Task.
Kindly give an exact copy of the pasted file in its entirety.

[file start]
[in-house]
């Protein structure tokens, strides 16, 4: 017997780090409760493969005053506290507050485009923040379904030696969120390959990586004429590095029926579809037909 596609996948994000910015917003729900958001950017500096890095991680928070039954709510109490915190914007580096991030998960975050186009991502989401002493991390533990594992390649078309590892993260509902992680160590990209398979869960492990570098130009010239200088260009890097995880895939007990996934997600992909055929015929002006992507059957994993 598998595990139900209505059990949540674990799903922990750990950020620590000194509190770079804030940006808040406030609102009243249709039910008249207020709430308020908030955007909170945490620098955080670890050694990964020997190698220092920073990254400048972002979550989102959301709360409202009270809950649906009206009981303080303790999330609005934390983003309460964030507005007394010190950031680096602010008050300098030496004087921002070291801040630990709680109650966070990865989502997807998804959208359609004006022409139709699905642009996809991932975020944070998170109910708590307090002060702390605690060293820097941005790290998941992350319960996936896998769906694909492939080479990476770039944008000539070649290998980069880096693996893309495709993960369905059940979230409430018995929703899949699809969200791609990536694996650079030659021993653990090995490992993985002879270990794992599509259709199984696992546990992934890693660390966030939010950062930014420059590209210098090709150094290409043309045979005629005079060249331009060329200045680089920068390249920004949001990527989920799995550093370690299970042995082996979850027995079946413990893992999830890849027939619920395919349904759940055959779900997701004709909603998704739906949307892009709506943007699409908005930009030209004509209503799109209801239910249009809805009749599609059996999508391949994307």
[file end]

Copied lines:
[in-house]
């Protein structure tokens, strides 16, 4: 017997780090409760493969005053506290507050485009923040379904030696969120390959990586004429590095029926579809037909 596609996948994000910015917003729900958001950017500096890095991680928070039954709510109490915190914007580096991030998960975050186009991502989401002493991390533990594992390649078309590892993260509902992680160590990209398979869960492990570098130009010239200088260009890097995880895939007990996934997600992909055929015929002006992507059957994993 598998595990139900209505059990949540674990799903922990750990950020620590000194509190770079804030940006808040406030609102009243249709039910008249207020709430308020908030955007909170945490620098955080670890050694990964020997190698220092920073990254400048972002979550989102959301709360409202009270809950649906009206009981303080303790999330609005934390983003309460964030507005007394010190950031680096602010008050300098030496004087921002070291801040630990709680109650966070990865989502997807998804959208359609004006022409139709699905642009996809991932975020944070998170109910708590307090002060702390605690060293820097941005790290998941992350319960996936896998769906694909492939080479990476770039944008000539070649290998980069880096693996893309495709993960369905059940979230409430018995929703899949699809969200791609990536694996650079030659021993653990090995490992993985002879270990794992599509259709199984696992546990992934890693660390966030939010950062930014420059590209210098090709150094290409043309045979005629005079060249331009060329200045680089920068390249920004949001990527989920799995550093370690299970042995082996979850027995079946413990893992999830890849027939619920395919349904759940055959779900997701004709909603998704739906949307892009709506943007699409908005930009030209004509209503799109209801239910249009809805009749599609059996999508391949994307």